Finally, I leave you with this article of things she hated to cut but did in the end. I like wondering how they would have changed the reading experience of the text.

    http://www.oprah.com/oprahsbookclub/7-Things-That-Didnt-Make-it-Into-Wild-by-Cheryl-Strayed

    • Cassie says:

      I think talking about craft and structure with memoir is great, but the whole reason a memoir is published or gets published is due to the content. We pick up memoirs to find redeeming qualities in ourselves in the people that we’re reading. We read them to see the other side of an opinion we’ve held for decades. We read them because we’re fascinated by the subject whether that be the 34th President of the US, or someone who was wrongfully convicted of murder in the 1980’s. I think I look at craft, structure, plot more when I discuss literature, or narrative writing. I think it’s unfair of me to see that I read memoir because of a focus on writing. I read memoir because I want to know more, I want to gleam something from what this person has to say about their childhood, their time in War, their experience in some life situation that I’ve found myself or I haven’t found myself.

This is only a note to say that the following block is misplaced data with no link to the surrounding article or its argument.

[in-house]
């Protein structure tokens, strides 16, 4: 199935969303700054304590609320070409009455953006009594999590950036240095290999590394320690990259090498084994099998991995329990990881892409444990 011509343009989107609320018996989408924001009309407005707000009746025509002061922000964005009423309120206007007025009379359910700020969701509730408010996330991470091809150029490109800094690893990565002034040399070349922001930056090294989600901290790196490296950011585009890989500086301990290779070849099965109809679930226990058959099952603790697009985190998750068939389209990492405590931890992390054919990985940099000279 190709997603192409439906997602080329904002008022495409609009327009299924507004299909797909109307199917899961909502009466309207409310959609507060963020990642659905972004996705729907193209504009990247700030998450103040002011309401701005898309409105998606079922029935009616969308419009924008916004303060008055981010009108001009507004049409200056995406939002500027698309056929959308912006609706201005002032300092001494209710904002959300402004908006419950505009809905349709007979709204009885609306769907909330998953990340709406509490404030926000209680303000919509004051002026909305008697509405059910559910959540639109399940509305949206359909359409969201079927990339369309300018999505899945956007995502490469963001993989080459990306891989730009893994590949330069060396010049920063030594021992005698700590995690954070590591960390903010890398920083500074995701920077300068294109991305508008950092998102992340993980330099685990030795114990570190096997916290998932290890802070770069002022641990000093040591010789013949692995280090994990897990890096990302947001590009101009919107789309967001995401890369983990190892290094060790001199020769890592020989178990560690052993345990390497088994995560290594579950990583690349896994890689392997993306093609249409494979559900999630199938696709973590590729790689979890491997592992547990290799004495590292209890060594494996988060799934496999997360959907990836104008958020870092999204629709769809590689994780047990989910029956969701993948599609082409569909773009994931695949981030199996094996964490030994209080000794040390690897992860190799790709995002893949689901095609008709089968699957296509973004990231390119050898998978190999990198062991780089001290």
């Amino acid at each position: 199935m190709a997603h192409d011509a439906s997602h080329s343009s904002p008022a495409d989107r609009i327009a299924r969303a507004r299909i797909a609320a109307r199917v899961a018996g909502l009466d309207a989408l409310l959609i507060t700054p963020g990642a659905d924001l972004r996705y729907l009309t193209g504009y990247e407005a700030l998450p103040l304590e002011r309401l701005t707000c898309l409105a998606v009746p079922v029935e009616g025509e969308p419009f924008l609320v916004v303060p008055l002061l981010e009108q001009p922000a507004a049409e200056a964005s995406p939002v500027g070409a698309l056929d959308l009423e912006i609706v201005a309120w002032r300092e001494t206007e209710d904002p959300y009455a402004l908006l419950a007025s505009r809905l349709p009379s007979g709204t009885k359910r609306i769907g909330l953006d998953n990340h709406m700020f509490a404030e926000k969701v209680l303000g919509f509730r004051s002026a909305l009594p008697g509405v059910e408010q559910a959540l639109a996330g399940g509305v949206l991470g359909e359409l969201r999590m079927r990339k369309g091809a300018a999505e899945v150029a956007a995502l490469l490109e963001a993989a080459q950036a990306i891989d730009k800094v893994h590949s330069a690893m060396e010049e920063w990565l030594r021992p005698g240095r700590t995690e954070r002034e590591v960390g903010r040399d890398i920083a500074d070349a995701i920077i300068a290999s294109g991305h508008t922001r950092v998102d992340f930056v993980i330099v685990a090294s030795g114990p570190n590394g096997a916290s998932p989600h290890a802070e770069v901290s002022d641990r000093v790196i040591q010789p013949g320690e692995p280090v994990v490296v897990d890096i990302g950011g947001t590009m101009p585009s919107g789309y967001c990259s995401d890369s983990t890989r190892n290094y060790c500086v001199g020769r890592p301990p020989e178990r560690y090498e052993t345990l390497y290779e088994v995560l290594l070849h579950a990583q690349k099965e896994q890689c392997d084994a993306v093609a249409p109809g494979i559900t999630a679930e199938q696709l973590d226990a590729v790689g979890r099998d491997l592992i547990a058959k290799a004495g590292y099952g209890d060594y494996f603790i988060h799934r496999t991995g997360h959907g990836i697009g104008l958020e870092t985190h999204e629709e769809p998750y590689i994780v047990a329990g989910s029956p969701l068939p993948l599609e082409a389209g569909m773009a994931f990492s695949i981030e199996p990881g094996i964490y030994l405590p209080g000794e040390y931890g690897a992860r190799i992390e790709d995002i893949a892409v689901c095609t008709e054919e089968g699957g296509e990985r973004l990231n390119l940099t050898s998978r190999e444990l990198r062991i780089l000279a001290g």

This was my gut reaction to the book. All of my blogs, or most of, are a gut reaction. I have since read Tiny Beautiful Things and I’m quite obsessed with Strayed. In Tiny Beautiful Things she’s everything I hope to be in a woman and more. I want to buy that book for my whole family. Other things in the memoir fell short for me and a lot of people are judging me on my judgment of her promiscuity. At the time I wrote this, that’s how I felt. (I’m sorry if this came off abrasive. I think this deals in my own insecurity of the way I reviewed this book).

      I do find it REALLY interesting what you say about what a memoirist decides to share and what they decide to hide away, shorten, or make seem insignificant. Something really huge in your life can be turned into a few sentences in your memoir if you don’t really feel the need to dive in and “go there.” I would be really interested to read your memoir just from a stranger’s perspective (even though I’m a total stranger to Strayed even after reading her Rumpus advice column for so long). I think you should write some sort of essay on how you believe people craft memoirs, that could be really spectacular to read.